Akiva suffered an acute physical memory of Madrigal sleeping by his side, and the joke was not funny to him. It was all the less funny here, in the echoing caves of her slaughtered people, where, if you looked closely, you could still make out the blood tracks of dragged bodies on the floor.
What would it be like for Karou to see that evidence? How much did she remember of the day she was orphaned? Her first orphaning, he reminded himself. Her second was much more recent, and his fault.
They were all staring at him, faces caught between amusement and outrage, unsure where to settle.
Neither end of that spectrum would suit. Akiva needed to bring them to a different place altogether: Right now it felt very remote. He very much wanted to bring Karou to safety— and the rest of them, too. This impossible chance would never come again.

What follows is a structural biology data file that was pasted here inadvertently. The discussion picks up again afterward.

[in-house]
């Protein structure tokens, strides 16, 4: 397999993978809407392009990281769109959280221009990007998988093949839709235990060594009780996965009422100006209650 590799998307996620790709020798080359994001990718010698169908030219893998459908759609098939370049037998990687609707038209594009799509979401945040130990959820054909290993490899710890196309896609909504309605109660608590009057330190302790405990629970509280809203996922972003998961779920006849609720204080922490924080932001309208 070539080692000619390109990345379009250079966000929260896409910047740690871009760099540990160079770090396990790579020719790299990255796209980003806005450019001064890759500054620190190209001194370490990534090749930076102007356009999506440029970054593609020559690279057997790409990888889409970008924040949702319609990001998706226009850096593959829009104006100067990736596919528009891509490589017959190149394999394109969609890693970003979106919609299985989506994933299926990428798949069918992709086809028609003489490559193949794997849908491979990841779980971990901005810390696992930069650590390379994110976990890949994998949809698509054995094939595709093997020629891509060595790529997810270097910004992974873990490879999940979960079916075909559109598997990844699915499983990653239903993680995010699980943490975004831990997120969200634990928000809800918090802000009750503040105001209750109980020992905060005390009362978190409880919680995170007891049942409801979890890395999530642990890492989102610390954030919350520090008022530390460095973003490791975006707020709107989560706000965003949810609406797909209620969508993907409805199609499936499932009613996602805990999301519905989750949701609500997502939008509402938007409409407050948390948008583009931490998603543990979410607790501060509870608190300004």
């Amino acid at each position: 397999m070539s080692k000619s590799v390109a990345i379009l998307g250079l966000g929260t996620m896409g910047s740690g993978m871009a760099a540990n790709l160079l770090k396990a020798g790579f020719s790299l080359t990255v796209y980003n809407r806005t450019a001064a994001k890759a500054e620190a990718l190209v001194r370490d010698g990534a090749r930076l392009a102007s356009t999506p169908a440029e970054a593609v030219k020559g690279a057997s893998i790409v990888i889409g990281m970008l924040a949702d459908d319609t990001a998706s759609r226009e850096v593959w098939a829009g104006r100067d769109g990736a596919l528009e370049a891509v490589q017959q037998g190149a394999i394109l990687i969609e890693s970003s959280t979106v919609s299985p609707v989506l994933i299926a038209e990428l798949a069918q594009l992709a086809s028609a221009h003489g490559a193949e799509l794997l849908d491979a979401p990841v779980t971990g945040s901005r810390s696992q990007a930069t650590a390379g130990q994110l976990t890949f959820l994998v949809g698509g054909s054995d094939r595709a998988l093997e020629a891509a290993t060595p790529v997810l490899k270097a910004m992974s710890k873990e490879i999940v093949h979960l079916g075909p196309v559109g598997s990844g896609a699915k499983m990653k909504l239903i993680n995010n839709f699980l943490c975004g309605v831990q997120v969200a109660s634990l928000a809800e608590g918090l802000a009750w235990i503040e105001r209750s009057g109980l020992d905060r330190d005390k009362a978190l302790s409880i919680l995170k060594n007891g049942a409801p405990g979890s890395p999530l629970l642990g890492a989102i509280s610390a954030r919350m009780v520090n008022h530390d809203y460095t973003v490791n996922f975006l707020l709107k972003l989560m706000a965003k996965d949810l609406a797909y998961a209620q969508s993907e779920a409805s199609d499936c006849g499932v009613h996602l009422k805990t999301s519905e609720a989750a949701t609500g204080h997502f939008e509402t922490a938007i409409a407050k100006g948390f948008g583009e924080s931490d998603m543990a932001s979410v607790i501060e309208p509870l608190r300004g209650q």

If he failed to persuade his brothers and sisters to try it, he failed the dream. We face a new threat now, not just to us, though indeed to us, but to all of Eretz: We must stop Jael.
That is primary. Unlike Xathanael, Akiva did know Elyon well, and respected him. He was among the older of the bastards left living, and not very old at that, his hair barely beginning to gray. He was a thinker, a planner, not given to bravado or unnecessary violence. How does that help us? Akiva wished he could deny that the hamsas would be turned on them; he still felt the sickness of their furtive palm flashes as a dull ache in the pit of his belly.
Look at their country. But our interests, for now at least, align. Their voices filled the cavern, bouncing and echoing off the high, rough ceiling and seeming to multiply into a chorus of ghostly shouts. He had to shout them down. When it came to Thiago, his persuasion ran dry. If the White Wolf were dead, would he be more eloquent? Think of her.
He did. The present is never more than the single second dividing one from the other. It would have been true. But it was a small truth overshadowed by a greater one. They never did. Akiva held the news to himself for a moment, not wanting to tell it. Feeling, more than ever, at fault.